• Join over 1.2 million students every month
  • Accelerate your learning by 29%
  • Unlimited access from just £6.99 per month

An investigation into the effect of lipase concentration on the rate of lipid digestion in milk, in the presence and absence of bile salts.

Extracts from this document...

Introduction

An investigation into the effect of lipase concentration on the rate of lipid digestion in milk, in the presence and absence of bile salts. Background knowledge Lipase is an enzyme which catalyses the hydrolysis of triglycerides (lipids) into fatty acids and glycerol. In humans, lipid digestion begins in the stomach with lipase in the gastric juice, but mostly occurs in the duodenum and ileum upon the addition of pancreatic juice (containing more lipase) and bile (containing bile salts). Lipid digestion is illustrated in this investigation by the fact that when the lipids in milk are digested, fatty acids begin to accumulate, and the pH of the solution is lowered due to this build-up (this may be observed by the use of an indicator or pH meter). To expand on the point earlier that bile is released into the duodenum, it should be explained that the bile salts which it contains do not hydrolyse lipids as lipase does, but emulsify fat droplets into tiny globules, providing a greater surface area for lipase action; they aid lipase, as opposed to replicating its function. Bile salts are derivatives of cholesterol, and consist mostly of sodium glycochlolate, and sodium taurocholate. ...read more.

Middle

Bile salts are released into the duodenum, where they emulsify fats to aid lipase action. Test tubes 6 These will act as the reaction vessel. Test tube rack 3 To hold test tubes when not in the water bath. Thermostatically controlled water bath at 30�C 1 To ensure a constant temperature. Temperature is known to affect rate of reaction and is therefore a potential variable in this investigation which must be controlled. Distilled water 36cm3 This will be added to the set of tubes not containing bile salts, to ensure a constant volume in all test tubes. pH meter 1 A pH meter will give an accurate digital reading of the pH of a solution at any given point. As fatty acids accumulate through lipid digestion, they lower the pH of the solution. By stating an end pH for the reaction, we can accurately see when this has been reached, removing the subjectivity associated with determining an end point by means of using an indicator (e.g., phenolphthalein). Graduated pipettes 5 5 cm3 To accurately measure out volumes of the reactants; bile salts, milk, lipase and water, and to avoid cross contamination. As the volumes of bile salts, milk and lipase and considered variables in this reaction, it is important to keep their volumes as accurate as possible to produce the most reliable results. ...read more.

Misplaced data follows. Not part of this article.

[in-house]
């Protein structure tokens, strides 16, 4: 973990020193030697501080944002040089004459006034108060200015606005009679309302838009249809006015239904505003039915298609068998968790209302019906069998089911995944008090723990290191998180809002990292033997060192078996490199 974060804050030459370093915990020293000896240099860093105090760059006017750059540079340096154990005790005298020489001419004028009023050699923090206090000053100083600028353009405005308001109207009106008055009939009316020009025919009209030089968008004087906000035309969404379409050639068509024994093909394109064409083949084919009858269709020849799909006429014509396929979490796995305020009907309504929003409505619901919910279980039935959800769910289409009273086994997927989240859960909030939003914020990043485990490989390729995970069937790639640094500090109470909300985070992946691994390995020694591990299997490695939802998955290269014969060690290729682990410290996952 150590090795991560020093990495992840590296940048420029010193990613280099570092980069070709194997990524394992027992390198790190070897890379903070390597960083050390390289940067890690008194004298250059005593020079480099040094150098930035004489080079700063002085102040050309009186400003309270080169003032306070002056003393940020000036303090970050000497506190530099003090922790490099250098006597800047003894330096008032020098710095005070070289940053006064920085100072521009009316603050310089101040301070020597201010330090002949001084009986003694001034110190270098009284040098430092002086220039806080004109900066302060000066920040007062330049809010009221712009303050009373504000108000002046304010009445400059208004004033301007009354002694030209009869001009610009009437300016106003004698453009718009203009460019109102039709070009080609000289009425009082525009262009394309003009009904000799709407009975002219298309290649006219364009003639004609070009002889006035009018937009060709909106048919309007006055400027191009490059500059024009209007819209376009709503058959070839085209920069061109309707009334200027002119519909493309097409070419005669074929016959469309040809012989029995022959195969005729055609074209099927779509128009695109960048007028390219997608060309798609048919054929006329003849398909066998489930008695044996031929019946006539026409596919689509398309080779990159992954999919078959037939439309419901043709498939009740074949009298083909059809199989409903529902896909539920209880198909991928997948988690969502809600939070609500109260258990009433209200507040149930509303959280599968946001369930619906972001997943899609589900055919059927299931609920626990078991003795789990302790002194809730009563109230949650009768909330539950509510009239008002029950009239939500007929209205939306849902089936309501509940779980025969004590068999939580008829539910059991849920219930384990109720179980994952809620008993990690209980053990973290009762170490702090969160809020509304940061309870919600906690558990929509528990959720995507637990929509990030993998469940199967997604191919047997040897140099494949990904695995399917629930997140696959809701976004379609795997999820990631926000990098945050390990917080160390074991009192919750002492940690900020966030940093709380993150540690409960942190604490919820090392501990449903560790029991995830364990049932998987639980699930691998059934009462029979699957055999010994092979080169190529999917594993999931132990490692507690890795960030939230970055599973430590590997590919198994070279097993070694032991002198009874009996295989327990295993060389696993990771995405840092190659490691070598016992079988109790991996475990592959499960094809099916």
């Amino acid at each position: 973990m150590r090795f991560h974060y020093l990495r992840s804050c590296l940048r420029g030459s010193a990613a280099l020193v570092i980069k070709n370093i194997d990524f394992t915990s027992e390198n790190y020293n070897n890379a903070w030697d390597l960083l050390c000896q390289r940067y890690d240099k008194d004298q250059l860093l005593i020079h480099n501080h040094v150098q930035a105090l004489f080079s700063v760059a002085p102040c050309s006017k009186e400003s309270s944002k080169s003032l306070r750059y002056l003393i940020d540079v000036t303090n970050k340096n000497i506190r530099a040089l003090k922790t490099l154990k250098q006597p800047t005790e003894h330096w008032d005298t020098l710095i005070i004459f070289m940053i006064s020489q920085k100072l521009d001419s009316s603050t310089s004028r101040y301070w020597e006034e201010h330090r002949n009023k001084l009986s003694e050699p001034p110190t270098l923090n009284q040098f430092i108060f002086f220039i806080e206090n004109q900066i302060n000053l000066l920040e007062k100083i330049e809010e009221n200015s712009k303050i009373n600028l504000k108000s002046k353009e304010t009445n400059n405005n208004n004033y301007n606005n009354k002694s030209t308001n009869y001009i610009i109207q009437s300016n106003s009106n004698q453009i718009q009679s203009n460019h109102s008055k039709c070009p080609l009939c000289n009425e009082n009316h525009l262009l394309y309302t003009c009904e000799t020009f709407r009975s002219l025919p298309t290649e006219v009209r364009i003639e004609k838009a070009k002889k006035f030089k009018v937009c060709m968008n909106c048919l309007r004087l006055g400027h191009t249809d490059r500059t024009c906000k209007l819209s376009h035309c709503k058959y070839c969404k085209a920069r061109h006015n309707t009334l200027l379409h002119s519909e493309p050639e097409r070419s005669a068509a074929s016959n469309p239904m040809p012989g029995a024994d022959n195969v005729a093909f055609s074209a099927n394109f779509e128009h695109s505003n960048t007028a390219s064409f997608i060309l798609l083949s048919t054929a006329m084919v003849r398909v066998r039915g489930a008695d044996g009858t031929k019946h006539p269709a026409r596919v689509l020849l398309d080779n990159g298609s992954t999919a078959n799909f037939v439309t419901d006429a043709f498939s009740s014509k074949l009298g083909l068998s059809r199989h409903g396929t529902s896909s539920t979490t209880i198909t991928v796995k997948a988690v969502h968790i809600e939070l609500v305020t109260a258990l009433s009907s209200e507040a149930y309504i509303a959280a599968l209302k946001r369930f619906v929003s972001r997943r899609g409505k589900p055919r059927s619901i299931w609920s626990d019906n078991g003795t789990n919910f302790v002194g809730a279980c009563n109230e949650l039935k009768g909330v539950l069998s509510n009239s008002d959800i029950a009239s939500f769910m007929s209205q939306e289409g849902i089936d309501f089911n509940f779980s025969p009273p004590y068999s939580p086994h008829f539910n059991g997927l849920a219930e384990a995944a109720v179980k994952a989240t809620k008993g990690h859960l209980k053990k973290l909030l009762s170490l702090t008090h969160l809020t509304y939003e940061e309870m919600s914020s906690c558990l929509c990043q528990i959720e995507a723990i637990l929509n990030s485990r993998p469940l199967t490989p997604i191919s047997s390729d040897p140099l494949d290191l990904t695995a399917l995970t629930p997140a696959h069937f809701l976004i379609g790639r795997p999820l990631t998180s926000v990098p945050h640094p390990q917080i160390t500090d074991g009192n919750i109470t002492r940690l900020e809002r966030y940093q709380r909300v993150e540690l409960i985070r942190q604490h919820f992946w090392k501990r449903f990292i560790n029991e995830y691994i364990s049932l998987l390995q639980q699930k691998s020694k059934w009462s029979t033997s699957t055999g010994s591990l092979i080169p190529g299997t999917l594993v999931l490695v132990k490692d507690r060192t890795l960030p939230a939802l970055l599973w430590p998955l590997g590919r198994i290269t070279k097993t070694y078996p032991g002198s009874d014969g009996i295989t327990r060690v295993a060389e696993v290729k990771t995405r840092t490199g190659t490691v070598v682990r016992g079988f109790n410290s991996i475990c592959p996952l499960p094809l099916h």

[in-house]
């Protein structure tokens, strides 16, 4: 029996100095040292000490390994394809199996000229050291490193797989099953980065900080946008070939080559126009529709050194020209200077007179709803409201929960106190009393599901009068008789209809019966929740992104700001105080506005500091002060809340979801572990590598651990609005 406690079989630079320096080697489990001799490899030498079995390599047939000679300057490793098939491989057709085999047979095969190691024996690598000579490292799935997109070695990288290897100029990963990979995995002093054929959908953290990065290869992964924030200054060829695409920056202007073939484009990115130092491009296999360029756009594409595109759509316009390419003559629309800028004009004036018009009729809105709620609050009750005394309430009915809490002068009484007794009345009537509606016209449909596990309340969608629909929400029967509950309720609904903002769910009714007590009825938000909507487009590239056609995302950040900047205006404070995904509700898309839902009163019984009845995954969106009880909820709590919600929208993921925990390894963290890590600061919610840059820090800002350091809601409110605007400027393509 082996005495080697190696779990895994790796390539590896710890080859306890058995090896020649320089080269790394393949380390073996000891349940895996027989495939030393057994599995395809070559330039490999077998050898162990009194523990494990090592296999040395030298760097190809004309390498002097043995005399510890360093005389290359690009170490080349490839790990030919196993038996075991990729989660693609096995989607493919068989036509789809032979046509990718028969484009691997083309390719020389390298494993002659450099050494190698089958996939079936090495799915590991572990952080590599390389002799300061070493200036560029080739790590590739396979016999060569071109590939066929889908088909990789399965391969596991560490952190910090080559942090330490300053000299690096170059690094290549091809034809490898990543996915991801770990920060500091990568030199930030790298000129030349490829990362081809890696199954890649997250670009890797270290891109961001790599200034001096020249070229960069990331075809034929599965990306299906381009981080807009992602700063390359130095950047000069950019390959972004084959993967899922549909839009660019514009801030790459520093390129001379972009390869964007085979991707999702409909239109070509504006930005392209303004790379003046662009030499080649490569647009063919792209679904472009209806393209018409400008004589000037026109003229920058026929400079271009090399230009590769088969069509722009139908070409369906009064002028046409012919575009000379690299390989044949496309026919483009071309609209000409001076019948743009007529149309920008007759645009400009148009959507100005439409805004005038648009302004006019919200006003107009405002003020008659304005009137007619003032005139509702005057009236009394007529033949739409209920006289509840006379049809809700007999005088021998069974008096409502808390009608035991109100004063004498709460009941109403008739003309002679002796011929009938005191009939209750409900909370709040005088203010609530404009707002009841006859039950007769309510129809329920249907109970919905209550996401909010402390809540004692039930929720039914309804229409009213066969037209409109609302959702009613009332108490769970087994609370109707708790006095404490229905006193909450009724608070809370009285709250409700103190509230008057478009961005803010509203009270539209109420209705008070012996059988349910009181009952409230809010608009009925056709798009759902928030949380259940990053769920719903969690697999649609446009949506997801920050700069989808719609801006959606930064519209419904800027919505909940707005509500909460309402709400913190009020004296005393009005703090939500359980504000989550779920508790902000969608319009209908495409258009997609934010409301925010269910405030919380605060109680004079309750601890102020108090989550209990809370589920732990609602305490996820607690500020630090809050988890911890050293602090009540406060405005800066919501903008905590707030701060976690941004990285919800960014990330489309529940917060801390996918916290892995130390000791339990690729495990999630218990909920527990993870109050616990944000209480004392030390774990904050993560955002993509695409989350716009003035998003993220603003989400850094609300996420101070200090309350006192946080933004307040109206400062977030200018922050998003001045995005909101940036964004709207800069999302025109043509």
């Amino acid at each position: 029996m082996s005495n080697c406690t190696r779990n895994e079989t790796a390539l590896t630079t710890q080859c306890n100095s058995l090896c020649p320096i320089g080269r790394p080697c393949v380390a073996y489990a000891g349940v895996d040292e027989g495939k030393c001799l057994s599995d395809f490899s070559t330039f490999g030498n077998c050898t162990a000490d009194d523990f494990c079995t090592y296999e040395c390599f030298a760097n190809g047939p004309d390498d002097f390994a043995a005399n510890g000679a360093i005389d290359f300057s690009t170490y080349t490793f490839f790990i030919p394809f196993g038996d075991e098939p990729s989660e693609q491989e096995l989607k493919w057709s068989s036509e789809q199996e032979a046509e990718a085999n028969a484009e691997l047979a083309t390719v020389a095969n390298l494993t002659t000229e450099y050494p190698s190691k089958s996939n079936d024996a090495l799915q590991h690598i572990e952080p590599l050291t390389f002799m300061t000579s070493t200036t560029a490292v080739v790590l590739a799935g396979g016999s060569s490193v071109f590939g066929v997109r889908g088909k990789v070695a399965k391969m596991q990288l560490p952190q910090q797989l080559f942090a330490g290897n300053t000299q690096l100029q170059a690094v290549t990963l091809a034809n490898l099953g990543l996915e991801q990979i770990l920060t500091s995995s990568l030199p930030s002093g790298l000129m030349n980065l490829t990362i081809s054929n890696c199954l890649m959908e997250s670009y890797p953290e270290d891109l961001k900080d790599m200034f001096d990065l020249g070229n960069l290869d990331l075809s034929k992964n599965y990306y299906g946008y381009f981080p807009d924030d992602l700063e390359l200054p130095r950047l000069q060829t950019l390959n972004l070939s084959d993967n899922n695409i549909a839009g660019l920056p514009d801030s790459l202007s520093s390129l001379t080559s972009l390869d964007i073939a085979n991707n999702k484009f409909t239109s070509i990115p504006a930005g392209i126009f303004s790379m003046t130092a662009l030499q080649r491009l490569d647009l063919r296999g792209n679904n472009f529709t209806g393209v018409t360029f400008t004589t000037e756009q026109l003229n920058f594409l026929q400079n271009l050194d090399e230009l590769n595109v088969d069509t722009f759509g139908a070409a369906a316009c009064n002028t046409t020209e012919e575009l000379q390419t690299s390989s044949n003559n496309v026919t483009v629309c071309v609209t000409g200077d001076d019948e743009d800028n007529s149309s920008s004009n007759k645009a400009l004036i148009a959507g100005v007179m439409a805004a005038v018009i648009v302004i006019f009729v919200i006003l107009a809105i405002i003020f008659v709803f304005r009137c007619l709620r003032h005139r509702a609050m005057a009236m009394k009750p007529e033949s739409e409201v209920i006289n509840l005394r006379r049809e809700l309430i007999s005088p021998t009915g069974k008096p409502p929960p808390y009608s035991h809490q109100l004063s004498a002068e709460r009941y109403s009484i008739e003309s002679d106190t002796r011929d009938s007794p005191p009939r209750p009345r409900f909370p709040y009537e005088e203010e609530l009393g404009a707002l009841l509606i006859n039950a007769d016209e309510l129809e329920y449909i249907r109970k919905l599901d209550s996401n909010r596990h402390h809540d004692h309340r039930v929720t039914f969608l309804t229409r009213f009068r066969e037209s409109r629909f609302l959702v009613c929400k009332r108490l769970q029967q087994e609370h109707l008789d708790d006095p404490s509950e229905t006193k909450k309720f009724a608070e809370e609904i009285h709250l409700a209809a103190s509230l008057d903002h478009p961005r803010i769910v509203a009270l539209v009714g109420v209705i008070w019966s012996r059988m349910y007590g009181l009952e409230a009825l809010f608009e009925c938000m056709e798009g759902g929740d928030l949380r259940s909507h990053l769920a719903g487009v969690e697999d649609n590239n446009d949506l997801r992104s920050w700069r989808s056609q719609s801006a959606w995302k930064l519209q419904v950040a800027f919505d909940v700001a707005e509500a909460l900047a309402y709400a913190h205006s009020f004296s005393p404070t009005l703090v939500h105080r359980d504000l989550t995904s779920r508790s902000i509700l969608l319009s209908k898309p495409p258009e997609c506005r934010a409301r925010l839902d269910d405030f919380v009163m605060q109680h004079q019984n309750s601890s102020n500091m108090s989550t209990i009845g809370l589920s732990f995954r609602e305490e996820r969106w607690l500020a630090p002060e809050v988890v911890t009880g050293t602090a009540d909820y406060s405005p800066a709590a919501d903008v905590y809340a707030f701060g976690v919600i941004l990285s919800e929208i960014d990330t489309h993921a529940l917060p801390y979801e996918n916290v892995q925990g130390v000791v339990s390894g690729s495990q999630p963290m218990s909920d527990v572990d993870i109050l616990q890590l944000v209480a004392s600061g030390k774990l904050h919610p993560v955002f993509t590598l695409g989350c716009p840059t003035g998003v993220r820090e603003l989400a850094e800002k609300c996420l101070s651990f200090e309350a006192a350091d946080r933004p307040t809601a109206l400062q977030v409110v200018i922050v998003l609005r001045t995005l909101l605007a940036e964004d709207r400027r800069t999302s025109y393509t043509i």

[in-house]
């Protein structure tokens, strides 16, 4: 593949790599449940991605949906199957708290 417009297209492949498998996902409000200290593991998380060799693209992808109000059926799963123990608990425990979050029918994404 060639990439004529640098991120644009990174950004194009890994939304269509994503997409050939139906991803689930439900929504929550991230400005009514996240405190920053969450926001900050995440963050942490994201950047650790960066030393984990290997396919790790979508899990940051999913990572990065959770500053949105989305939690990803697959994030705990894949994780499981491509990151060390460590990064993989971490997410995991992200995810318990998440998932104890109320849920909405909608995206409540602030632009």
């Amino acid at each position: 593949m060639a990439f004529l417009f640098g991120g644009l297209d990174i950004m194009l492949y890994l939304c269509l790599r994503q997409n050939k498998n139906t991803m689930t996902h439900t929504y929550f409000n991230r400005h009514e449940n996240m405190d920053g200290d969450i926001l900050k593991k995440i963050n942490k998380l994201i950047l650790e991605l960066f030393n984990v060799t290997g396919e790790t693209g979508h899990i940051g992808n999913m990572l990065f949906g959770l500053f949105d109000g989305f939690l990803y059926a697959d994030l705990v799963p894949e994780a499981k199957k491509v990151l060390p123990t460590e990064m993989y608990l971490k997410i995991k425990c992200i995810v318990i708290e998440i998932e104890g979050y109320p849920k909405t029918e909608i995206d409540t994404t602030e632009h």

Conclusion

The experiment will now be undertaken in the absence of bile salts, to observe the different in rate of reaction which they allow. 1. Set up 6 test tubes, each containing 2cm3 of distilled water, and 5 cm3 of milk. 2. Repeat the procedure exactly as with that in the presence of bile salts, including allowing the test tubes and the pH meter to equilibrate, adding the lipase solutions one by one and recording the time taken for the solutions to reach pH 4, and repeating the procedure 3 times over. 3. Record the results in a table as previously, making sure to state that the experiment was carried out in the absence of bile salts. Risk assessment The risks in this procedure are minimal. * At 30�C, the water bath does not pose any threat for scalding or burns. * Bile salts may only be harmful in ingested in large quantities, and may irritate the eyes. * The lipase solution may irritate the skin, but given the low concentrations being used, it is unlikely to case any damage. Wash the skin is contact should occur, and wear plastic gloves. Sources 1 Cambridge Advanced Sciences: Biology 1, pages 42 - 44. 2 http://www.rsc.org/education/teachers/learnnet/cfb/images/07C.jpg 3 Cambridge Advanced Sciences: Mammalian physiology and behaviour, pages 7 - 8. 4http://www.ilri.org/InfoServ/Webpub/Fulldocs/ILCA_Manual4/Milkchemistry.htm ...read more.